This type of market is now just a distant memory, if even that. In many people’s minds, home prices never decline. You can’t lose money in real estate, as the saying goes. But that kind of thinking clouds decision making about timing.
So what we’re talking about here is the second home that no one lives in and that has carrying costs, and that has just become a big highly leveraged financial bet on constantly surging home prices.
The owner can put that house on the market any time, and when it sells, they don’t have to move because they’re living somewhere else. They’re treating it like a financial product, not a home; they’re just wanting to ride up the price explosion until the very last moment, and then get out.
Today, a seller can get out in no time, and take their money from the FOMO-addled buyer, and from the loosey-goosey lending that pervades the land, and from the taxpayer that backs many of these mortgages. And the seller can now just take all this money and run.
But if the seller decides to hang on to the house for a while longer to wring every dime out of this crazy price explosion until they see the market turning, and at that point they decide to sell, well by then, suddenly that liquidity in the housing market that they now will have totally evaporated.
They put the house on the market at the price they envision, and no one shows up. Then they go through the procedure of cutting the price until they get the first nibbles. And those first nibbles are going to be careful buyers, and they bid below the already lowered asking price, they want to negotiate all kinds of things that need to be done to the house, and they insist on inspections, and their lenders might put a cap on what they’re willing to lend.
If potential sellers miss the turning point in the market, that’s what they may face down the road when they do want to sell. And that easy money that their highly leveraged financial bet produced begins to evaporate.
But never in my life have I seen a better time to sell a house than now. For sellers, this is a pain-free, ultra-easy, and very profitable time to sell.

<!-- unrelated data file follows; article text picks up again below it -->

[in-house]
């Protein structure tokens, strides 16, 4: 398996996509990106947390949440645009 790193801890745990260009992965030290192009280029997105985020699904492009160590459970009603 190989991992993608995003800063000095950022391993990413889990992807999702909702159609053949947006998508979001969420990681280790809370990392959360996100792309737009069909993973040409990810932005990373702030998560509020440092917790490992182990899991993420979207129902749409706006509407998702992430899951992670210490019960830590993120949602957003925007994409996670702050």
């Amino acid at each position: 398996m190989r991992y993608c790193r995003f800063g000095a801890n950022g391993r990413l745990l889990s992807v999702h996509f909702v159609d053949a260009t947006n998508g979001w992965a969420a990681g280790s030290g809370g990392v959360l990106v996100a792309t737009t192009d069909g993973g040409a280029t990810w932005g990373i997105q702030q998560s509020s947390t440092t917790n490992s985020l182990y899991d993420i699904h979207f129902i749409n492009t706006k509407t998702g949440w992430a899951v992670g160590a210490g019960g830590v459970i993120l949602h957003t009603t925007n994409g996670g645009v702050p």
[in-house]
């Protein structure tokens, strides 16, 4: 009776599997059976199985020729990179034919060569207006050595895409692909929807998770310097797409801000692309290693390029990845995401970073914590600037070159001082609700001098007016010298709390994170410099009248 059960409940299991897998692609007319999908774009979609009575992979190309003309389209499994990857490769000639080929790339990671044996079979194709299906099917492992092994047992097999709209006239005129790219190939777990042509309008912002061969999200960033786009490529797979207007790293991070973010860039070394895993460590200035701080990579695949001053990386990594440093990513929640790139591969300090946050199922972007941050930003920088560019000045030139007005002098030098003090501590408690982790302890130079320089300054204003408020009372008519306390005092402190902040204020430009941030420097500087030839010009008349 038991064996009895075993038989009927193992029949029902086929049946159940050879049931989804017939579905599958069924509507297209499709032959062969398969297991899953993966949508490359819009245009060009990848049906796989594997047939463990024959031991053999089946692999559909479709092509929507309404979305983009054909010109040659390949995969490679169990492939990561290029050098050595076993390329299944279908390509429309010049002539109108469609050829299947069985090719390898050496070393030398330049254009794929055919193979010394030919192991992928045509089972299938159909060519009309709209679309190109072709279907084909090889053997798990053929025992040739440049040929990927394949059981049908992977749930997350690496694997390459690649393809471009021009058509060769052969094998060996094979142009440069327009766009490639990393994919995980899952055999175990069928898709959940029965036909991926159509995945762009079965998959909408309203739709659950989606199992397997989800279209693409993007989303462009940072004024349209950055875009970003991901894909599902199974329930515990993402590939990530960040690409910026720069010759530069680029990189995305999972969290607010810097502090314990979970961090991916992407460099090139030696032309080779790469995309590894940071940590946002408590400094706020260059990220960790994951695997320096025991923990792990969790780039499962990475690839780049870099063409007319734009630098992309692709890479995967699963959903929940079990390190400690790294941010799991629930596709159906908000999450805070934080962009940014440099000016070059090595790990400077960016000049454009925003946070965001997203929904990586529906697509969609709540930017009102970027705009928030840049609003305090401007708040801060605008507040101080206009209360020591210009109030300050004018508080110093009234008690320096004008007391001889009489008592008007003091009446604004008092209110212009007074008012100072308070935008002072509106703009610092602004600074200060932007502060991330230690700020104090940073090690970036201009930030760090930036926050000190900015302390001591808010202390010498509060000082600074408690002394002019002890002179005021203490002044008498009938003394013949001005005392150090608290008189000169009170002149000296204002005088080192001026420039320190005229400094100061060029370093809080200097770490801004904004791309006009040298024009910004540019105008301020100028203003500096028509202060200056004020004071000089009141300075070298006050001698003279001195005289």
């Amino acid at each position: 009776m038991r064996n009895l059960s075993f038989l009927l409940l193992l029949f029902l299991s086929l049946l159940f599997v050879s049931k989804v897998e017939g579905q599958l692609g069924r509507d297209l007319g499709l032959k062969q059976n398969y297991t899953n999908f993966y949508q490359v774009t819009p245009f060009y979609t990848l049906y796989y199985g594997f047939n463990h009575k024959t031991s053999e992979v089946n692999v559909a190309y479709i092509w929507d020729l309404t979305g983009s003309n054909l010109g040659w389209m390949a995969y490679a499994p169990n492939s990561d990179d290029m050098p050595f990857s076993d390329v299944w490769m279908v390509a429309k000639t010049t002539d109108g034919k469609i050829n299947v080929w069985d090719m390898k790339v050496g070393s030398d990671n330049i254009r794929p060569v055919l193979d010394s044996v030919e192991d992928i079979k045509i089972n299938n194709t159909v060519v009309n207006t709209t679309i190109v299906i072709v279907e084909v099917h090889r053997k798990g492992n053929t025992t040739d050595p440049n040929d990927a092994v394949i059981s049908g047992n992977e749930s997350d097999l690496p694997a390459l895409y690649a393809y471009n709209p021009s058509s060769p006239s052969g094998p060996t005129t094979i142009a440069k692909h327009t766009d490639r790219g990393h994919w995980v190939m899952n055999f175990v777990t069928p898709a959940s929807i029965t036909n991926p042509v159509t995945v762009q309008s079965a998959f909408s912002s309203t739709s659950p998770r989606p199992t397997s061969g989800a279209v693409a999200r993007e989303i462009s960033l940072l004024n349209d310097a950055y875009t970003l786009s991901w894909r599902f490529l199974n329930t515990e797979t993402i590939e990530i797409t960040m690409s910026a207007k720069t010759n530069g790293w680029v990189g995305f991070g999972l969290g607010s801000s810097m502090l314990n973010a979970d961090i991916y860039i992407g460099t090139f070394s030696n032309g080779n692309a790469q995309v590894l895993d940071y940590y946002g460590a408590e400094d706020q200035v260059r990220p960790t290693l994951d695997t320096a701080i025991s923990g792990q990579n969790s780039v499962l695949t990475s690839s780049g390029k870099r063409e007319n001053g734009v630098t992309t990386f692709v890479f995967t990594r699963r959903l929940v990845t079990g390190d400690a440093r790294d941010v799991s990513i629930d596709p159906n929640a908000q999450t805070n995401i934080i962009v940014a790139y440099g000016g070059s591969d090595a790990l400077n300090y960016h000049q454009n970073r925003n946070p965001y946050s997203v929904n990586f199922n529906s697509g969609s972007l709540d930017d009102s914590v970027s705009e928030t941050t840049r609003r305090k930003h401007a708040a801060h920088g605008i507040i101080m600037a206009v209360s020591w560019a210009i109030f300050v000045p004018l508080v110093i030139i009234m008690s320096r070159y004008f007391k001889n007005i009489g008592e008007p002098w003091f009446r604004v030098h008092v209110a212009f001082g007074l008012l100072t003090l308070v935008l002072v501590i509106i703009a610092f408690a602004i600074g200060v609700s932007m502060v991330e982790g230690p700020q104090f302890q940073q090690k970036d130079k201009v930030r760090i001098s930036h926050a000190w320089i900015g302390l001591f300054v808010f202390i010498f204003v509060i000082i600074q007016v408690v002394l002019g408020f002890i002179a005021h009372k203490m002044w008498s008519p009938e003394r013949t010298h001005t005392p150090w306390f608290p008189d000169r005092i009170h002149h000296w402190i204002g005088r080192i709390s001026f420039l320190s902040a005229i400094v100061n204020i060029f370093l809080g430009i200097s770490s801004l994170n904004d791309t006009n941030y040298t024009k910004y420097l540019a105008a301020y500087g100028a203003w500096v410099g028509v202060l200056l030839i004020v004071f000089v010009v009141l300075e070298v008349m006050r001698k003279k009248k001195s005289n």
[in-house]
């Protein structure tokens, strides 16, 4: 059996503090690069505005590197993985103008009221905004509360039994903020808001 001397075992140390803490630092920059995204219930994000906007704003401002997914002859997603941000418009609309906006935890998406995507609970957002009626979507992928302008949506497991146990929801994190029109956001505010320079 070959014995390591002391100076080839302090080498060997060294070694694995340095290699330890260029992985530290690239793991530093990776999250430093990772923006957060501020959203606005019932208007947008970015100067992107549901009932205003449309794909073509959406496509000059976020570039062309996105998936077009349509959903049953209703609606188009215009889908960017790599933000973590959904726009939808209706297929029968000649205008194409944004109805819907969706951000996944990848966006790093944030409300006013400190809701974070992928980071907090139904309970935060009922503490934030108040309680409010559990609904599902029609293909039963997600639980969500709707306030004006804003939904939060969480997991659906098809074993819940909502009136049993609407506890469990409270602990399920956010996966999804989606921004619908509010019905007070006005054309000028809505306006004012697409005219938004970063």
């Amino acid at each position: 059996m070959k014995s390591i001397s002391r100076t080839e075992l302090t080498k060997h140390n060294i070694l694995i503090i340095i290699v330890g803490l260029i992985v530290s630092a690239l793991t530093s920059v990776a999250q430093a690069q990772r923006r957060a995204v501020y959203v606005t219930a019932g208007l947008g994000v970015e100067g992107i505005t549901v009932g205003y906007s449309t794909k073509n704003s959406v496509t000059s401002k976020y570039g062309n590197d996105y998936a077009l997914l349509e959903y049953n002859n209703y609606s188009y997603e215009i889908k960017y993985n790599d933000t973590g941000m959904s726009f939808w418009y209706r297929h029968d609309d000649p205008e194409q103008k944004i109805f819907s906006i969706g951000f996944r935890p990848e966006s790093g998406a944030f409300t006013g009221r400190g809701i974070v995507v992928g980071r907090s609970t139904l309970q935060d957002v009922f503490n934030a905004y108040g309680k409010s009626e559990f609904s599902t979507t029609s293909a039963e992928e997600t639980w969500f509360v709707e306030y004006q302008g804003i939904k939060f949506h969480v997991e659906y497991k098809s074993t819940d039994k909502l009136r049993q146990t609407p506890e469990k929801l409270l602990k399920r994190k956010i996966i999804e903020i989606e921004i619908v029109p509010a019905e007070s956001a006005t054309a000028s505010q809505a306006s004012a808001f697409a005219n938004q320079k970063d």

Today, the buyers – and this could be a family or a corporate buyer that already owns tens of thousands of homes, or it could be Zillow, or any of the other so-called iBuyers that make instant algo-driven offers to buy your home – they’re not only volunteering to get ripped off; they’re begging to get ripped off. And they love you for ripping them off.
Today, the entire real estate industry is pulling for the seller. They’ll try to make it happen. And the lenders are pulling for the seller. Mortgage rates have risen over the past four months, but they’re still low, and lending is still easy. And the taxpayer is pulling for sellers.
And then there is this: about 2.3 million mortgages are still in forbearance. These mortgages are going to exit forbearance one way or the other. One way to exit forbearance is to sell the home and pay off the mortgage. Many of these homes that are now in forbearance are waiting in the shadow inventory to be sold when the forbearance expires. And suddenly, there are going to be a lot more sellers.
Profit-taking is an ancient concept. There comes a time when the selling is easy and immensely profitable, when buyers are willing to do anything and forgo everything to make a terrible deal, while soothing their anxieties by muttering to themselves or to others that this time it’s different.
And the owner has made tons of money, and it’s enough, though they might be able to make a little more if they hold out a little longer, but they don’t know, and they sell while they still can, and they take their pile of money and run. And the time slot we’re in today is perfect for that.